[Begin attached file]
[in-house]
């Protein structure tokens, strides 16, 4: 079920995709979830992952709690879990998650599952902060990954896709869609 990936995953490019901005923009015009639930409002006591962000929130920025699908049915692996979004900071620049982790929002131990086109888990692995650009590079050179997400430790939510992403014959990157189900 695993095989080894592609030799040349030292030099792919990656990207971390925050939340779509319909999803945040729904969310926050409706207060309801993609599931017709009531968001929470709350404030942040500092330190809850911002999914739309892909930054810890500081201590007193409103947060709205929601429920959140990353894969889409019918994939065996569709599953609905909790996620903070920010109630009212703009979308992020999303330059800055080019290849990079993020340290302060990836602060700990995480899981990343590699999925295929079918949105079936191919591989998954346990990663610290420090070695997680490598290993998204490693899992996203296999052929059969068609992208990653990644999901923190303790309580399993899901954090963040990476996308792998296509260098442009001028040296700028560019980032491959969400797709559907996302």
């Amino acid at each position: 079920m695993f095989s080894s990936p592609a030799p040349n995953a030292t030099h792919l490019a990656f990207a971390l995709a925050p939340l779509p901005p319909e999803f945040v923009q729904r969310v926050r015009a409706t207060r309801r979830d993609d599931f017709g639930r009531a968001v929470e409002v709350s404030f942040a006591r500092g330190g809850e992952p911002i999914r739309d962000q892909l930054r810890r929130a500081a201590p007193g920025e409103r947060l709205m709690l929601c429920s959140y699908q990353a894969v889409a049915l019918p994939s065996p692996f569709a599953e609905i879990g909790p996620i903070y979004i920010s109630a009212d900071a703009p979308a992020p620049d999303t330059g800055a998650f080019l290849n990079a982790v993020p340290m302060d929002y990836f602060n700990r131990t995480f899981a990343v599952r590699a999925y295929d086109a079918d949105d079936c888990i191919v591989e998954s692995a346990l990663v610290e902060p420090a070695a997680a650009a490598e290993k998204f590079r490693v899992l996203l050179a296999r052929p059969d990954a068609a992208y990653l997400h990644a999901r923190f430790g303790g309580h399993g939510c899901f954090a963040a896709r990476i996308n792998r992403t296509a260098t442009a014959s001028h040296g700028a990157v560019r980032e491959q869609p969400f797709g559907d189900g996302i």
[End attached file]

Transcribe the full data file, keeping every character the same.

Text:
[in-house]
């Protein structure tokens, strides 16, 4: 079920995709979830992952709690879990998650599952902060990954896709869609 990936995953490019901005923009015009639930409002006591962000929130920025699908049915692996979004900071620049982790929002131990086109888990692995650009590079050179997400430790939510992403014959990157189900 695993095989080894592609030799040349030292030099792919990656990207971390925050939340779509319909999803945040729904969310926050409706207060309801993609599931017709009531968001929470709350404030942040500092330190809850911002999914739309892909930054810890500081201590007193409103947060709205929601429920959140990353894969889409019918994939065996569709599953609905909790996620903070920010109630009212703009979308992020999303330059800055080019290849990079993020340290302060990836602060700990995480899981990343590699999925295929079918949105079936191919591989998954346990990663610290420090070695997680490598290993998204490693899992996203296999052929059969068609992208990653990644999901923190303790309580399993899901954090963040990476996308792998296509260098442009001028040296700028560019980032491959969400797709559907996302």
């Amino acid at each position: 079920m695993f095989s080894s990936p592609a030799p040349n995953a030292t030099h792919l490019a990656f990207a971390l995709a925050p939340l779509p901005p319909e999803f945040v923009q729904r969310v926050r015009a409706t207060r309801r979830d993609d599931f017709g639930r009531a968001v929470e409002v709350s404030f942040a006591r500092g330190g809850e992952p911002i999914r739309d962000q892909l930054r810890r929130a500081a201590p007193g920025e409103r947060l709205m709690l929601c429920s959140y699908q990353a894969v889409a049915l019918p994939s065996p692996f569709a599953e609905i879990g909790p996620i903070y979004i920010s109630a009212d900071a703009p979308a992020p620049d999303t330059g800055a998650f080019l290849n990079a982790v993020p340290m302060d929002y990836f602060n700990r131990t995480f899981a990343v599952r590699a999925y295929d086109a079918d949105d079936c888990i191919v591989e998954s692995a346990l990663v610290e902060p420090a070695a997680a650009a490598e290993k998204f590079r490693v899992l996203l050179a296999r052929p059969d990954a068609a992208y990653l997400h990644a999901r923190f430790g303790g309580h399993g939510c899901f954090a963040a896709r990476i996308n792998r992403t296509a260098t442009a014959s001028h040296g700028a990157v560019r980032e491959q869609p969400f797709g559907d189900g996302i």